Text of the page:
Let’s not be fooled: the xenophobic agenda continues

The fight for the permanent protection of DACA and TPS beneficiaries should inspire us to continue defending the rights of all immigrants, asylum seekers and refugees, and to challenge the xenophobic narrative.

16 July,  2020 – Since the inception of his presidential campaign, Donald Trump has made his position against migrants very clear. Initially, his messages targeted Mexicans. Within days of his taking power, he issued the first travel ban on people from Muslim nations, which had a devastating impact. A campaign promise that was finally declared constitutional by the Supreme Court after a long legal battle in which the previous versions had been suspended by federal courts. The third version covered up the discriminatory intent by including Venezuela and North Korea. The intention of the measure was not only to stop the entry of people, but to send a message, which was received by the Muslim communities.


Thus, we have reacted to every decision, policy, rule, measure, and initiative against foreign people in this blog. We are in the presence of a government with an unequivocally xenophobic, white supremacist agenda, which has used power against foreigners, immigrants, students, tourists, refugees, asylum seekers, adults and children. The pandemic has been used as a valuable excuse to prevent the entry of people from certain countries, to close the border to all asylum seekers, to return all people entering the US through the southern border to Mexico, and to suspend hearings before immigration judges. Most recently, a new rule was announced under which people may be denied asylum due to public health considerations, and it was announced that international students could not maintain their immigration status if they did not take a minimum number of in-person classes, a measure that was rolled back after public outcry and lawsuits against this decision. Finally, ICE announced a new initiative creating a 6-week training program for community members, on how to arrest immigrants, including firearms and defense training. Training anti-immigrant citizen groups is a step towards advancing a xenophobic agenda. For all of the above, it is not surprising that the presidential announcement of the Hispanic Prosperity Initiative is being received with distrust and that the public opinion expresses its rejection against those who support them.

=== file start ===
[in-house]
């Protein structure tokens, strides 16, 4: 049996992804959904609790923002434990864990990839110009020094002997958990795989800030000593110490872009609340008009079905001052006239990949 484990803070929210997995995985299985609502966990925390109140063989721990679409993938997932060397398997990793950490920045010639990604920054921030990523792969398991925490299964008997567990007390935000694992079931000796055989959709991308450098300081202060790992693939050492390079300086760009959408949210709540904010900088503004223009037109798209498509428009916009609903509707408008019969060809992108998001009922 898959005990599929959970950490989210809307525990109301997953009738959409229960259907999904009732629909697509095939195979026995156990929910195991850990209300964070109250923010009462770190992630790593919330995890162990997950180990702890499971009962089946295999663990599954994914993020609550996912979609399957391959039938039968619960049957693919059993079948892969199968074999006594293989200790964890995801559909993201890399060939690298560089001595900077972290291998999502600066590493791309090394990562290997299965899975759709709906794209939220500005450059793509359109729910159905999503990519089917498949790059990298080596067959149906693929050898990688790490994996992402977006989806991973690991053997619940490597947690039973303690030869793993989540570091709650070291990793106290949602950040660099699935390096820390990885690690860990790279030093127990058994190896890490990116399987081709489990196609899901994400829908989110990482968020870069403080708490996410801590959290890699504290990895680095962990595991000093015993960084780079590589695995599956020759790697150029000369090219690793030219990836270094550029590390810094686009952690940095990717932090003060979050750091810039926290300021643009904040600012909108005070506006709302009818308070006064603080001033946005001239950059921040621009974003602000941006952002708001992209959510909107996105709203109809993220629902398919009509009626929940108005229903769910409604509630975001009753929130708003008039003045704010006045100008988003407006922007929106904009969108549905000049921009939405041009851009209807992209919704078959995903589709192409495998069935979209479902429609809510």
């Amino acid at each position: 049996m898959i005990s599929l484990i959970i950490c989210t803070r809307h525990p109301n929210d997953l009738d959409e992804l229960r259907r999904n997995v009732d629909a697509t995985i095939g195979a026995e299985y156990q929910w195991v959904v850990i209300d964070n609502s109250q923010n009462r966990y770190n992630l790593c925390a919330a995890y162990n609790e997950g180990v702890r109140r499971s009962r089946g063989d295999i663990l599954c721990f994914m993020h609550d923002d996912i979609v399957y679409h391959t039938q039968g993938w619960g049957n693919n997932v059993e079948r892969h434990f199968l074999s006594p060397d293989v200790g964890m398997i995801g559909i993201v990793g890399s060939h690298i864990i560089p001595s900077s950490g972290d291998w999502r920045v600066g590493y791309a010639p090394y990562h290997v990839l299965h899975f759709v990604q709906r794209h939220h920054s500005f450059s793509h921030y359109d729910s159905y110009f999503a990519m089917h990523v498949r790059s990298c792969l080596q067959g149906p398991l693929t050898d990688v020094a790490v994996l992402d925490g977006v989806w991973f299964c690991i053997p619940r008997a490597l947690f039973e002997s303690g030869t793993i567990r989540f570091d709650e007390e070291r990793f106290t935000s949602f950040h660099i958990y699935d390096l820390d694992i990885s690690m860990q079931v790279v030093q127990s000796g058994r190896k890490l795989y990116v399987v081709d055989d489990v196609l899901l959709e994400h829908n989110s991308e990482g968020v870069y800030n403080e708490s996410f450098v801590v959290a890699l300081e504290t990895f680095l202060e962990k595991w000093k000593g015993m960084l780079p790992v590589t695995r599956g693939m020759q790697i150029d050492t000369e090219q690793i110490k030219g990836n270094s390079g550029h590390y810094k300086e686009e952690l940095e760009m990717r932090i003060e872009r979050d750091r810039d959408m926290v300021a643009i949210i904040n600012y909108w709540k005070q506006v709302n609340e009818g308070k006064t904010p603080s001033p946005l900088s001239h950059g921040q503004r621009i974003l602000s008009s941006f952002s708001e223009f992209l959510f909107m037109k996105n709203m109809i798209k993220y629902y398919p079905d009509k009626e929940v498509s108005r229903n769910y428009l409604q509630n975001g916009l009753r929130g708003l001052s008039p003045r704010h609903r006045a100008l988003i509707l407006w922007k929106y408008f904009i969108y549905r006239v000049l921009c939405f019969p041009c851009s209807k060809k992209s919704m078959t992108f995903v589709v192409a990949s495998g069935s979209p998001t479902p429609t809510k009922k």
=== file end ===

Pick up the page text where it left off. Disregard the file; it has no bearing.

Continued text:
Although the entry of asylum seekers to the US has been suspended, deportations and immigration detention continue. Despite infections in detention centers, airports closings and suspension of commercial flights, charter flights from the United States with deportees are still arriving in the countries of Central America and Mexico. A significant number of deportees have become ill with COVID-19 or have become ill in the days following arrival, confirming that there is a risk of infection in immigration detention and deportation. These measures are the result of policies that undervalue the lives and well-being of foreigners. In Guatemala, 134 deported people have tested positive for COVID-19. In the case of Honduras, in the first six months of this year, the United States deported 10,614 undocumented Honduran immigrants, including 888 minors. The precarious health care systems in the countries of Central America jeopardize the availability of care and recovery for people deported with this disease. This is in addition to the discrimination suffered by people and their families in their countries of origin once deported, because they are all considered “carriers of the virus ”.

Mexico is an accomplice to this practice of deporting immigrants amid the pandemic. According to data from the Secretary of the Interior, more than 124,000 immigrants have been deported from Mexico as of May this year. The US efforts to extend extraterritorially its immigration policies are concerning, particularly when it is imposing them as a condition for commercial agreements and assistance in the context of the pandemic. For all the above, it is difficult to understand who President Andrés Manuel López Obrador believes to be deceiving when he says he feels respected by Donald Trump. It is evident that the nearly 13 million of its nationals living in the US do not feel respected.

Foreigners in the United States who have come seeking protection, security, job opportunities and well-being suffer from xenophobia, despite the great contributions they make to the U.S. society. Excuses and justifications are impossible. It is necessary to start clearly and unequivocally calling things by their names, and to continue fighting and advocating for the rights of migrants.

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